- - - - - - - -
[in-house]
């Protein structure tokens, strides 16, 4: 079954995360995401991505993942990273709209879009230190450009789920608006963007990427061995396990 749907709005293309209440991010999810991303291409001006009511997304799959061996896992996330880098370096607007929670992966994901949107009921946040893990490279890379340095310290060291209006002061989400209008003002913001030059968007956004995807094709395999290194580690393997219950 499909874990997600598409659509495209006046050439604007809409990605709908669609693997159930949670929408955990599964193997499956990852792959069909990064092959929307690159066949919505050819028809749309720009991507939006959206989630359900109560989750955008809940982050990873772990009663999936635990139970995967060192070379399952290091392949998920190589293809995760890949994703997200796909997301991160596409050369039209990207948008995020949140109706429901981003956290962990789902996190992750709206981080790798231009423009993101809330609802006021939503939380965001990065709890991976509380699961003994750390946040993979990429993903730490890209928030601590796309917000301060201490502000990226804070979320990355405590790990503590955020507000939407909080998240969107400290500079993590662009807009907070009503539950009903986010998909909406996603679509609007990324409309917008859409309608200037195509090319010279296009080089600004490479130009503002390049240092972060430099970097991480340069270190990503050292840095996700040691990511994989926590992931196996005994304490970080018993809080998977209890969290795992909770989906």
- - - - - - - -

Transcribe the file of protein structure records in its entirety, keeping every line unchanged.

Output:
[in-house]
């Protein structure tokens, strides 16, 4: 079954995360995401991505993942990273709209879009230190450009789920608006963007990427061995396990 749907709005293309209440991010999810991303291409001006009511997304799959061996896992996330880098370096607007929670992966994901949107009921946040893990490279890379340095310290060291209006002061989400209008003002913001030059968007956004995807094709395999290194580690393997219950 499909874990997600598409659509495209006046050439604007809409990605709908669609693997159930949670929408955990599964193997499956990852792959069909990064092959929307690159066949919505050819028809749309720009991507939006959206989630359900109560989750955008809940982050990873772990009663999936635990139970995967060192070379399952290091392949998920190589293809995760890949994703997200796909997301991160596409050369039209990207948008995020949140109706429901981003956290962990789902996190992750709206981080790798231009423009993101809330609802006021939503939380965001990065709890991976509380699961003994750390946040993979990429993903730490890209928030601590796309917000301060201490502000990226804070979320990355405590790990503590955020507000939407909080998240969107400290500079993590662009807009907070009503539950009903986010998909909406996603679509609007990324409309917008859409309608200037195509090319010279296009080089600004490479130009503002390049240092972060430099970097991480340069270190990503050292840095996700040691990511994989926590992931196996005994304490970080018993809080998977209890969290795992909770989906």